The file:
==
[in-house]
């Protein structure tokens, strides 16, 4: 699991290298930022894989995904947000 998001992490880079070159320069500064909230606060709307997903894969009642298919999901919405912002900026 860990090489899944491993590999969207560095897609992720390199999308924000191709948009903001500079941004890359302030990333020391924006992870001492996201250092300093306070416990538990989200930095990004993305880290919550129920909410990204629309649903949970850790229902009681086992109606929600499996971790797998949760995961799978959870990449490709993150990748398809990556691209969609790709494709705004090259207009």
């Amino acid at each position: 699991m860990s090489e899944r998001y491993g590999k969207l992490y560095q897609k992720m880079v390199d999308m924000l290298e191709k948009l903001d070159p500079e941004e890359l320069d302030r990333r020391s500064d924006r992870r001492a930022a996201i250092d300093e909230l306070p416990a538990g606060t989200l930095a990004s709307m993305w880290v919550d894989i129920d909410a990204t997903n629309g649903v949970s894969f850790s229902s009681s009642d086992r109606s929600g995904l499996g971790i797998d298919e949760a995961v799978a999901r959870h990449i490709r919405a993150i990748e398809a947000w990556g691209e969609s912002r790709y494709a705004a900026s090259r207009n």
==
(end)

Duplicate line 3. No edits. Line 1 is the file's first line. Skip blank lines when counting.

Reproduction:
């Amino acid at each position: 699991m860990s090489e899944r998001y491993g590999k969207l992490y560095q897609k992720m880079v390199d999308m924000l290298e191709k948009l903001d070159p500079e941004e890359l320069d302030r990333r020391s500064d924006r992870r001492a930022a996201i250092d300093e909230l306070p416990a538990g606060t989200l930095a990004s709307m993305w880290v919550d894989i129920d909410a990204t997903n629309g649903v949970s894969f850790s229902s009681s009642d086992r109606s929600g995904l499996g971790i797998d298919e949760a995961v799978a999901r959870h990449i490709r919405a993150i990748e398809a947000w990556g691209e969609s912002r790709y494709a705004a900026s090259r207009n």